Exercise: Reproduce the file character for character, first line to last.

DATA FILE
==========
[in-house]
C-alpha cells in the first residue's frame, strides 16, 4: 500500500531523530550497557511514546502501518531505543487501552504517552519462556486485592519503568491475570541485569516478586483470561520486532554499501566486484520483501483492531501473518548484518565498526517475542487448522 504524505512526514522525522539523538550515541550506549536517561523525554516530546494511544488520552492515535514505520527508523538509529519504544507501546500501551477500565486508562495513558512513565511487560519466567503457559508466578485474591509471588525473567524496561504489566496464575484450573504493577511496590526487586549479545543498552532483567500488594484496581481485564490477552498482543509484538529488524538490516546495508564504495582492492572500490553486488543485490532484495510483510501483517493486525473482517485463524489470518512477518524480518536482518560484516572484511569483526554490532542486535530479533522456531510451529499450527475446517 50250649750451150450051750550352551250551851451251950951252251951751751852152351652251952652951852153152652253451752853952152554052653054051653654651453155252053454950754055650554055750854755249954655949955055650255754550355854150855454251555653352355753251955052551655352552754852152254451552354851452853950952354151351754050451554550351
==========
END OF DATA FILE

[in-house]
C-alpha cells in the first residue's frame, strides 16, 4: 500500500531523530550497557511514546502501518531505543487501552504517552519462556486485592519503568491475570541485569516478586483470561520486532554499501566486484520483501483492531501473518548484518565498526517475542487448522 504524505512526514522525522539523538550515541550506549536517561523525554516530546494511544488520552492515535514505520527508523538509529519504544507501546500501551477500565486508562495513558512513565511487560519466567503457559508466578485474591509471588525473567524496561504489566496464575484450573504493577511496590526487586549479545543498552532483567500488594484496581481485564490477552498482543509484538529488524538490516546495508564504495582492492572500490553486488543485490532484495510483510501483517493486525473482517485463524489470518512477518524480518536482518560484516572484511569483526554490532542486535530479533522456531510451529499450527475446517 50250649750451150450051750550352551250551851451251950951252251951751751852152351652251952652951852153152652253451752853952152554052653054051653654651453155252053454950754055650554055750854755249954655949955055650255754550355854150855454251555653352355753251955052551655352552754852152254451552354851452853950952354151351754050451554550351